Off The Clock: America’s Stonehenge — off the beaten path in Salem

When 11-year-old Logan Ross was charged with finding one New Hampshire tourist attraction for him and his family to visit during their road trip from Greenwood, Ind., to Boston, he selected America’s Stonehenge in Salem. He was not disappointed.

“I thought this would be a good place to stop to see what all of this was really for,” he said. “I think it’s interesting.”

Logan and his family are only a few of the 35,000 people who visit America’s Stonehenge each year, only to leave without answers to the questions the curious site provokes — but that’s half the fun.

Thought to be 4,000 years old (according to carbon dating) and touted as “one of the largest and possibly oldest megalithic sites in North America,” America’s Stonehenge is home to an astronomical calendar created by an ancient people out of giant slabs of stone.

While scientific theory points to Native American cultures or a migrant European population, no one knows for sure who created the site, thus its slogan, “Explore the Mysteries.”

“We don’t have the answers to a lot of these questions,” said Pat Stone, daughter-in-law of owner Robert Stone, who purchased the 105-acre property in 1957. “We entertain all the ideas and welcome visitors to pursue the answers.”

It’s not unusual to come across archeological researchers at the site, since research is ongoing according to Stone.

A journey off the beaten path of the state’s amusement parks, mountain vistas or seaside drives, America’s Stonehenge combines lessons in astronomy, history and natural wonder in a single stop.

The 40-acre area consists of criss-crossing stone walls, man-made chambers and ceremonial meeting places connected through a series of nature trails that meander from the visitor’s center through the woods past a turtle pond to the Oracle Chamber – the largest chamber on the site.

Consisting of numerous drains, chambers, passages and slabs of stones, this ceremonial site is home to the “Secret Bed,” from where an average-sized person can watch the goings-on throughout the Oracle while remaining hidden from view as well as the “Sacrificial Table,” still bearing the ancient carving of a running deer, and the “Speaking Tube,” which stretches five feet into the stone underneath the Sacrificial Table and is of special interest to young visitors.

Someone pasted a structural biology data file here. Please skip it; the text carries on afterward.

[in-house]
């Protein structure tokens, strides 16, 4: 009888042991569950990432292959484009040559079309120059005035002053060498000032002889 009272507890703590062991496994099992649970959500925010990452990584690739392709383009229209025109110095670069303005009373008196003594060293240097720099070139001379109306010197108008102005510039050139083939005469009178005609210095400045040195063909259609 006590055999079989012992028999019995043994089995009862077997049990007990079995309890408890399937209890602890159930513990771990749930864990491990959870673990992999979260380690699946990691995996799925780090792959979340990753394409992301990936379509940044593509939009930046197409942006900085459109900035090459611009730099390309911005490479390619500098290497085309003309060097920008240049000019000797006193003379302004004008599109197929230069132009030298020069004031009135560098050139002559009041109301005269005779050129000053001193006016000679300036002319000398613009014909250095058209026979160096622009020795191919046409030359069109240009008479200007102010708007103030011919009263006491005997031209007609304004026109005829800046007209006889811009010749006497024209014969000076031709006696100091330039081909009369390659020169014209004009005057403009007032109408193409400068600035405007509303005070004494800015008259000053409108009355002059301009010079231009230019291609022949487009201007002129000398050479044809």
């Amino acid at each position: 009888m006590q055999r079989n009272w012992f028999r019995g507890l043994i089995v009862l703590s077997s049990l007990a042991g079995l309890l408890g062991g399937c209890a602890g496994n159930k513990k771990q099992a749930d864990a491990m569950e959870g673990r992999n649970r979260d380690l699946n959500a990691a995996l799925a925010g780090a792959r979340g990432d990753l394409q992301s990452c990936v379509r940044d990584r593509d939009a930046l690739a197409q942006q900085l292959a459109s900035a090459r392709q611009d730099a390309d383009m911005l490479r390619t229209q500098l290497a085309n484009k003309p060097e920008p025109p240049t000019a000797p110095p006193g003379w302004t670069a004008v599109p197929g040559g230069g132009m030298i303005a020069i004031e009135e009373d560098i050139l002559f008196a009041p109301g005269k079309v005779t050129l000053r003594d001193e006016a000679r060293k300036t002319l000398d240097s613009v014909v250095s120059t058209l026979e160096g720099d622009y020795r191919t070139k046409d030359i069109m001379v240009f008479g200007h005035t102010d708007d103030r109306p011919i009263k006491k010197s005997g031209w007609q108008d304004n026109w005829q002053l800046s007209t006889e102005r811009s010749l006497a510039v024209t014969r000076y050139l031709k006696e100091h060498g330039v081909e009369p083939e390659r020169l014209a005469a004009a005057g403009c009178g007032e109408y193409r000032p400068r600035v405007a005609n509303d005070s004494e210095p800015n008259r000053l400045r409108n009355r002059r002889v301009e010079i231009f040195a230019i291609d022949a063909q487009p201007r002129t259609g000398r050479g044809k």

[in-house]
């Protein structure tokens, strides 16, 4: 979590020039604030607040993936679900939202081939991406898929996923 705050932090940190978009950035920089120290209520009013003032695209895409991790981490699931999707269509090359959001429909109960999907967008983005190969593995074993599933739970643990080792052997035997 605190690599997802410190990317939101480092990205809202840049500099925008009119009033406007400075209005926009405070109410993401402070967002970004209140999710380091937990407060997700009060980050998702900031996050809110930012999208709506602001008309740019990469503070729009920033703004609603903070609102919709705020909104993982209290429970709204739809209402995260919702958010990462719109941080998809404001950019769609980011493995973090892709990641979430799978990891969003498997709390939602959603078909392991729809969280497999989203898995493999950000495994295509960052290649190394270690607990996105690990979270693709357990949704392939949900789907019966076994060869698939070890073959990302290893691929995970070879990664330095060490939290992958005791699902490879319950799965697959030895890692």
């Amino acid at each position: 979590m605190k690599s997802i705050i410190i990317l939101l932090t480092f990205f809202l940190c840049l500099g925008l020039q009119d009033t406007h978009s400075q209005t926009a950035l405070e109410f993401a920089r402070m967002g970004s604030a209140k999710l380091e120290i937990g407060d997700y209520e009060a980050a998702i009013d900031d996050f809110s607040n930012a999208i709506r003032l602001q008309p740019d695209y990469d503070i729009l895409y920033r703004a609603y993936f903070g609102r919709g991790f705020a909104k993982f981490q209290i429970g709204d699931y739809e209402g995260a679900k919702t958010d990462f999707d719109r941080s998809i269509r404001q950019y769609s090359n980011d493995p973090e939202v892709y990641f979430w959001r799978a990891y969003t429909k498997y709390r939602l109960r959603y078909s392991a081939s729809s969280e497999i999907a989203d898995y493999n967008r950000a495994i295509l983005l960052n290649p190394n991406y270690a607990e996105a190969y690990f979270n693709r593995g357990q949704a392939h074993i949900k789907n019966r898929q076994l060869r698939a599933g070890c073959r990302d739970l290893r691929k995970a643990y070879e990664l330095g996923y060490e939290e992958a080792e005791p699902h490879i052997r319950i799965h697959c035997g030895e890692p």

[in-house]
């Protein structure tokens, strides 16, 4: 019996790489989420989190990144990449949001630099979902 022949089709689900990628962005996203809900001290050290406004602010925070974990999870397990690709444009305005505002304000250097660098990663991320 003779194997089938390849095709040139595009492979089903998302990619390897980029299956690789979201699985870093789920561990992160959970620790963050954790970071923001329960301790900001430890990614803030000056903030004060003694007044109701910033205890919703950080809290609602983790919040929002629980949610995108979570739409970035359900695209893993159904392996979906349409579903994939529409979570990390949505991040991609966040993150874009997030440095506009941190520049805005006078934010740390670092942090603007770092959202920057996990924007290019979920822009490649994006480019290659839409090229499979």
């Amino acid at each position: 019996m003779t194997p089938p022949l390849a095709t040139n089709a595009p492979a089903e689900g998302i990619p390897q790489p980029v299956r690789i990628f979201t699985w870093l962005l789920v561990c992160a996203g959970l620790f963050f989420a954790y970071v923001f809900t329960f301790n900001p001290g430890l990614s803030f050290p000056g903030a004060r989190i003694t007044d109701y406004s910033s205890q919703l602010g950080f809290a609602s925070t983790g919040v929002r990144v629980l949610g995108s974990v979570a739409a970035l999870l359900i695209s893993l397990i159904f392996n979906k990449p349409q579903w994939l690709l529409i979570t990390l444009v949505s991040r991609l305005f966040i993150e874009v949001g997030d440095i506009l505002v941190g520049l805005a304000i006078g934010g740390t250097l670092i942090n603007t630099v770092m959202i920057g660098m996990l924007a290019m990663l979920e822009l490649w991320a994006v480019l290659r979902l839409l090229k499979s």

A visit to America’s Stonehenge is self-guided, but a detailed map offers guidance and insight to each of the stone creations.

A number of specific locations and structures at the Oracle and throughout the site have been found to mark astronomical alignments — when the rays of the sun or moon connect certain stones or travel through certain passages — including both equinoxes and the winter and summer solstices.

A variety of these significant dates is celebrated each year at America’s Stonehenge, including the upcoming Summer Solstice Celebration, scheduled for Thursday, June 21.

America’s Stonehenge marks the occasion by remaining open from sunrise to sunset on this day. Visitors are treated to a colorful celebration that brings together the cultural influences of ancient and modern times. The day includes a participatory event complete with drummers, singers and a parade of sorts full of banners and costumed participants.

A potluck supper and Celtic music follow the celebration. Check out the Web site for more information about the June 21 celebration (

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